Fourth Sunday in Lent, rcl yr b, 2021
St. John’s in between
Numbers 21:4-9; Psalm 107:1-3, 17-22; Ephesians 2:1-10; John 3:14-21
Then they cried to the Lord in their trouble,
and he delivered them from their distress.
Each Sunday in Lent we’ve been guided more and more deeply into the mystery that is God in Christ, and Christ crucified. On the first Sunday we heard of Jesus being driven into the wilderness. He came out of that wilderness after forty days, and almost immediately begins to tell the disciples what was about to happen. The announcement that day was that “The time is fulfilled, and the kingdom of God has come near; repent, and believe in the good news.” But that quickly gives way to another announcement: that “the Son of Man must undergo great suffering, and be rejected by the elders, the chief priests, and the scribes, and be killed.”
Then we come to the third Sunday in Lent when we hear again, this time from John’s Gospel, Jesus telling the people in the temple market: “Destroy this temple, and in three days I will raise it up,” clarifying that he was not speaking of a temple made with hands, but that “he was speaking of the temple of his body.” And here today, on the fourth Sunday of Lent, that “the Son of Man” would “be lifted up,” that is, lifted up on the cross, as John’s Gospel will make increasingly clear.
And though the lectionary jumps from Mark, to John, and then back again to Mark by the time we get to the Liturgy of the Palms and Passion Sunday, the liturgical passage through Lent is experienced much like reading one of the Gospels straight through. All the stories we find in the gospels, stories of healing, or of miracles, or of Jesus’s teaching, are all studded with these reminders of where we are headed in Holy Week: to Golgotha, the place of the skull, the mount upon which Jesus will be crucified: reminded that “the Son of Man must undergo great suffering, and be rejected by the elders, the chief priests, and the scribes, and be killed”; reminded the temple that is Jesus’s body would be destroyed; reminded that the Son of Man will be lifted up on the cross of Calvary.
I’m sure some of you are saying, or thinking to yourselves, “Yes but Preston, you’re missing the most important bit! Sure “the Son of Man must undergo great suffering,” but that ends with Jesus saying that “after three days” the Son of Man will “rise again”! And sure, the temple that is Jesus’s body would be destroyed, but that temple will be raised up again after three days!”
Indeed! Without a doubt. It’s only that the Gospels themselves spend between a quarter to a third of their length devoted to the passion, the passion we are coming very close to hearing in a few short weeks, the passion which the gospels prepare us to hear, the passion which we are being prepared to hear each Sunday in Lent. Giving us good reason to resist the temptation to gloss over quickly the passion we are being prepared for: that “the Son of Man must undergo great suffering, and be rejected by the elders, the chief priests, and the scribes, and be killed,” that the temple that is Jesus’s body will be destroyed, and that the Son of Man will be lifted up on Calvary’s cross.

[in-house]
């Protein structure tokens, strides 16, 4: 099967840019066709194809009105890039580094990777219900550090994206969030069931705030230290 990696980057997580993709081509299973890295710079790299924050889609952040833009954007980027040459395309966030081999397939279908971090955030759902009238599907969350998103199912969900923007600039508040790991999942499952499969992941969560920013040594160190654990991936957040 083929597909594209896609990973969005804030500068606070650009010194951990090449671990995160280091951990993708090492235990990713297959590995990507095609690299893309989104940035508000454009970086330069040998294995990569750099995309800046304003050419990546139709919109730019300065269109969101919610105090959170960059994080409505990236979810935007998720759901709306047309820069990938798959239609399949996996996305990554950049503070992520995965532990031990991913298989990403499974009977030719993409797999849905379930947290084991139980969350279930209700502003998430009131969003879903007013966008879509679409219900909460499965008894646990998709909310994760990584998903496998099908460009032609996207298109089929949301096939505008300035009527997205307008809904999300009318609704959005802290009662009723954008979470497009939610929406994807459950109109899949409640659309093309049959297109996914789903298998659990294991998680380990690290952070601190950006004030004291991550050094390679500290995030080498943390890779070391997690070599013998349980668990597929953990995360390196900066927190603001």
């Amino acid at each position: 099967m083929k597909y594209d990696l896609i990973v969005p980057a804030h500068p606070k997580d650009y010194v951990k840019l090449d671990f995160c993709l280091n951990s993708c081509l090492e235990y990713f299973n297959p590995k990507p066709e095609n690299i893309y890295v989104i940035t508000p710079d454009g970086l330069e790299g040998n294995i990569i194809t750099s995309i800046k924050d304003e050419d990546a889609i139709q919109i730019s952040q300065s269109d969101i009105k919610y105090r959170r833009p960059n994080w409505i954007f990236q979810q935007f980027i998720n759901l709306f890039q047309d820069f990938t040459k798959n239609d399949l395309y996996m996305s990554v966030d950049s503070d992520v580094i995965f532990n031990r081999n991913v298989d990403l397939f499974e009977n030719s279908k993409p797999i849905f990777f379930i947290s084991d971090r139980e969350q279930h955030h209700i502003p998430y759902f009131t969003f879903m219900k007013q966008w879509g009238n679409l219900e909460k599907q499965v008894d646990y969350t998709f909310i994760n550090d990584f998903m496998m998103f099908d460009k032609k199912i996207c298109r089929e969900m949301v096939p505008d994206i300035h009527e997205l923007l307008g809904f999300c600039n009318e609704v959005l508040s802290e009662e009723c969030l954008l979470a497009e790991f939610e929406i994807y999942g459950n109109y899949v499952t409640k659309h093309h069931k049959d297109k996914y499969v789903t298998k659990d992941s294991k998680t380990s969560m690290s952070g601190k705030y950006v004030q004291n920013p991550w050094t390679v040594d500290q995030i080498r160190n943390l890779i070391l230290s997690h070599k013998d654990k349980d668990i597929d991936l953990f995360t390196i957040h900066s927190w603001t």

This road to Golgotha is one that we share with Jesus liturgically, as we pass through Lent and on our way to Passion Sunday and Good Friday. This liturgical road to Golgotha, though, is one that runs together with the road we walk as Christian disciples. It’s something I spoke of two weeks ago, when we heard Jesus speak of his road to the the cross—that “the Son of Man must undergo great suffering, and be rejected by the elders, the chief priests, and the scribes, and be killed.” And that as Jesus describes his road, he also speaks of “any [who would] want to become [his] followers.” We walk, as his followers, the same road, according to Jesus—in his words, we would deny ourselves, and take up our crosses, as we follow him.
Sometimes this following of Jesus does include real choices in our lives, where we are active participants in our discipleship, responding to the beckoning of God, choosing one thing over another in order to faithfully follow Jesus. Sometimes following Jesus is a matter of choosing to do this, and not that. But there’s something deeper going on here as Jesus speaks of his road to Calvary, and the road where we too pick up our cross—a unity of purpose that goes well beyond our own intentions, and well beyond our own decisions.
Paul calls it grace—a grace that goes far beyond God’s pardon, or God’s forgiveness of our faults and sins. It’s the grace of the deepest sort of reconciliation, a reconciliation that can only be called unity with God, where we meet together with Jesus in one shared body.
Today, our Psalm takes its own detour into the depths of pain, speaking of a foolish and rebellious people, afflicted and drawing near to death’s door, crying to the Lord in their trouble—and yes, delivering them from their distress, but also delivering them from distress.